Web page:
Although summer seems like the best time to hike, there are still great trails that can be explored in fall and winter when the weather is cooler and the crowds diminish.
It will require more planning and preparation but the serenity that nature offers during the winter months is well worth the effort. Here are seven things to remember for cold-weather adventures if you are planning on going for a hike.
More Things You Should Know About What Are Seven Cold Weather Hiking Tips To Know
Although this may seem obvious, it is worth mentioning. Even though the sun shines and the temperature is pleasant, temperatures can drop quickly.
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It's also the time of the year when it gets colder and the days get shorter. There is a chance of snow or ice depending on where you are and how high up you are.
You'll need to bring more than just your basic hiking boots, especially if they have good traction on slick terrain. Also, you will need to pack gloves, mittens, and thermal layers.
Practice Makes Perfect
You can take your camping or hiking gear with you, as well as tried-and-true items, on a trail run, before you go on your national park adventure.
It's a good idea to go on a short camping trip or hike near your home to get a feel for the terrain and what to expect. It's not a good idea to drive hundreds of miles through the wilderness of national parks only to discover that your hiking gear is not up to standard.
Plan! Plan! Plan!
Another important reminder is to always be prepared. If you feel you have everything planned out, make sure you plan again.
Double-checking the forecast at least 24 hours before your departure and arrival is a good idea to make sure you are prepared.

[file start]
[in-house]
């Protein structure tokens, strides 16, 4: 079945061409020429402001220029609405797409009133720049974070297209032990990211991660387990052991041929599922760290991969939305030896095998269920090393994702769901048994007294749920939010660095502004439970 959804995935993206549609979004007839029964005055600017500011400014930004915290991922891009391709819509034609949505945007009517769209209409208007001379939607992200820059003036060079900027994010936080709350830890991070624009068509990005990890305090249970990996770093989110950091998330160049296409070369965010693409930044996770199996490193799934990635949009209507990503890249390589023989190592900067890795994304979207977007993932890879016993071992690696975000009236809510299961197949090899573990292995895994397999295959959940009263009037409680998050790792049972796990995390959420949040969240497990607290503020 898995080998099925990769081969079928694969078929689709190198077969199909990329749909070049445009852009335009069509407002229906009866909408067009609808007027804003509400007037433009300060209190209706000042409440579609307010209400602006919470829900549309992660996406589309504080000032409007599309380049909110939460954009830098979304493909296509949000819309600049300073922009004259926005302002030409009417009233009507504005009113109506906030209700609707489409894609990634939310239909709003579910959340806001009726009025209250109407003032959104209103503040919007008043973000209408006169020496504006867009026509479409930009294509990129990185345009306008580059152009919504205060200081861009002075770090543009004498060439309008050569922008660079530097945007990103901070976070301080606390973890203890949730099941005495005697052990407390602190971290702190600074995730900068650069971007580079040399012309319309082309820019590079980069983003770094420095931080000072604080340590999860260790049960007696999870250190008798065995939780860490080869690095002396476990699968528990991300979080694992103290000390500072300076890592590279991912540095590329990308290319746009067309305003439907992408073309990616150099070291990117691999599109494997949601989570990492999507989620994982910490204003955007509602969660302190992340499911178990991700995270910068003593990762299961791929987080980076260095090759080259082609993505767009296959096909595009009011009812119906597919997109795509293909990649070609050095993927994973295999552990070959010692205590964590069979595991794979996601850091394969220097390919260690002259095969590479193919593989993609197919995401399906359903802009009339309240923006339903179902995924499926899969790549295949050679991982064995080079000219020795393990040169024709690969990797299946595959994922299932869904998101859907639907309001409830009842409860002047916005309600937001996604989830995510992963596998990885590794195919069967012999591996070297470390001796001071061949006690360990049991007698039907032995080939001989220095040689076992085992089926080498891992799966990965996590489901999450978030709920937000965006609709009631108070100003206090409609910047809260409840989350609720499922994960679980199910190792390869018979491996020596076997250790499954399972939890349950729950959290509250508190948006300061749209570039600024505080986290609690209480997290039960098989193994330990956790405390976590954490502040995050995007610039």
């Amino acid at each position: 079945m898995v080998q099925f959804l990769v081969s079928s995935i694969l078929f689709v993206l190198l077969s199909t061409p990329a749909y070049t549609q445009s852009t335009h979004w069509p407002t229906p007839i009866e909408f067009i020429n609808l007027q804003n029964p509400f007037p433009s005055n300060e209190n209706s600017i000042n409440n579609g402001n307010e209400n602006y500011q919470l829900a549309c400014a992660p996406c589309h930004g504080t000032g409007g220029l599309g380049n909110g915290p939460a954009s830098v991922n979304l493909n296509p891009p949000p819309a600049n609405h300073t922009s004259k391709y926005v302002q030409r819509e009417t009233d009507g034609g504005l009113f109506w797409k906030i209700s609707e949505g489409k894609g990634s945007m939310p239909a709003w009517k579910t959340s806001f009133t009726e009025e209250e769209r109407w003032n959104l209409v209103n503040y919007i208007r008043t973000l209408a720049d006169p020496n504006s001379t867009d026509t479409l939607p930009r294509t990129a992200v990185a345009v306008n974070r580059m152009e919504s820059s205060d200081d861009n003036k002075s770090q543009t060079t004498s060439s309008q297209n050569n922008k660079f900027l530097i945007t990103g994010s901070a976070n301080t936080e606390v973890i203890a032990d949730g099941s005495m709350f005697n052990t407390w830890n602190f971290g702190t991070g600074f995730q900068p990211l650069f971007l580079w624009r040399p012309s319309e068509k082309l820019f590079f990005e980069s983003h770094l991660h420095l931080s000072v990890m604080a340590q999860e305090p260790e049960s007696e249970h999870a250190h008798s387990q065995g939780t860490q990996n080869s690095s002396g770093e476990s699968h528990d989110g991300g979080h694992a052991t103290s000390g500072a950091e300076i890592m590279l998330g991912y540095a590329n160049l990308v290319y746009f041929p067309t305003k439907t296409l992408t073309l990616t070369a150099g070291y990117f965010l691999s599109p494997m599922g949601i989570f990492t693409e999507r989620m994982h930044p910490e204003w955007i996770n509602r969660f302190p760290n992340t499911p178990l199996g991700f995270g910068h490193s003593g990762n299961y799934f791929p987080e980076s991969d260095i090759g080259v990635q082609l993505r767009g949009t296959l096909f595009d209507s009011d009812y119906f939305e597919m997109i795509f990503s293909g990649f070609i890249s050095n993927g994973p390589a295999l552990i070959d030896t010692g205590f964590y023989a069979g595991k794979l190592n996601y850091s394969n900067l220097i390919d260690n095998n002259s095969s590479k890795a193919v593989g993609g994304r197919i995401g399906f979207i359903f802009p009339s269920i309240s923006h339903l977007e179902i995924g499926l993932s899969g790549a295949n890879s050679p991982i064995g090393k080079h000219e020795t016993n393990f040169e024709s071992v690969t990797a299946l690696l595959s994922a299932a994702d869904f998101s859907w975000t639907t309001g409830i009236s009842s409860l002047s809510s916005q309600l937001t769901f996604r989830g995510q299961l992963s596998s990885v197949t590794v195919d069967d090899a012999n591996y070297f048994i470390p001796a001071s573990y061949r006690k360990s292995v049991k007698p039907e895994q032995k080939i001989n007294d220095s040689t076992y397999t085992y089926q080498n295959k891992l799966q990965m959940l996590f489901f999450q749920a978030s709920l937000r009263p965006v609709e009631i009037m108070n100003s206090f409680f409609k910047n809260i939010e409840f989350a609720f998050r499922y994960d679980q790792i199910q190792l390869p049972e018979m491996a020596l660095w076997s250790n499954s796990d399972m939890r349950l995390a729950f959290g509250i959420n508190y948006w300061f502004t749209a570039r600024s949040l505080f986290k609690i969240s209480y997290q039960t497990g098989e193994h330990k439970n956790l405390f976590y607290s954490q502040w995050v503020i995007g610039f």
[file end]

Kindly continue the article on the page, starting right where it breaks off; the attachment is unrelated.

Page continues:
While it is fine to pack some essentials, such as layers, it is a smart idea to also call the ranger station before you leave to confirm conditions or to get any updates (e.g. road closures, trail closures, slick conditions, etc. ).
Pack Enough Clothes
Don't forget to pack plenty of clothes and layers. You can still go camping and hiking in a national park, no matter how cold it gets.
It is important that your tent is warm and durable, not lightweight for summer camping. Double-layer, water-proof doors with a tarp over top are the best options. You never know when snow or blustery winds might blow in.
It's worth investing in a quality sleeping bag. There are many options available at different price points that will keep you warm and cozy even at temperatures below freezing.
Eat More To Produce More Energy
This is a great one! Your body will work overtime to maintain a comfortable temperature when you are outside in colder temperatures. To maintain energy and strength, you will need to eat more calories, carbs, and fat.
Here's a simple tip: Bring lots of food and snacks. You can also indulge in hearty meals like stews, chili, and stacked sandwiches.
While you should avoid sugar bombs and empty calories, most times, this might be a great excuse to indulge in sweet treats and nibble all day.
Hypothermia is something you should be aware of when visiting a national park during colder temperatures. It can sneak up on you even if you don't expect it, especially when there are colder temperatures and snow.
Your best defense is to keep dry. Be prepared for anything, even in sunny weather. You will need water-proof layers to protect your clothes, backpacks, hiking gear, tent, and other items. Cotton is not a good choice at this time of the year.
Keep Your Electronic Devices Dry
Our electronic devices are just like us in that they don't thrive in cold or wet conditions. It's crucial to keep your phone and other gadgets warm and dry, especially since we depend so much on digital GPS.
To protect your phone from possible precipitation or falling, always take extra precautions to keep it safe and secure when you are out exploring parks. Keep it in an inner pocket in a waterproof case.
When camping, keep your phone off the ground in a waterproof bag or in your pocket.
Use these seven cold weather hiking tips to stay safe when out exploring state parks and other hiking areas this winter.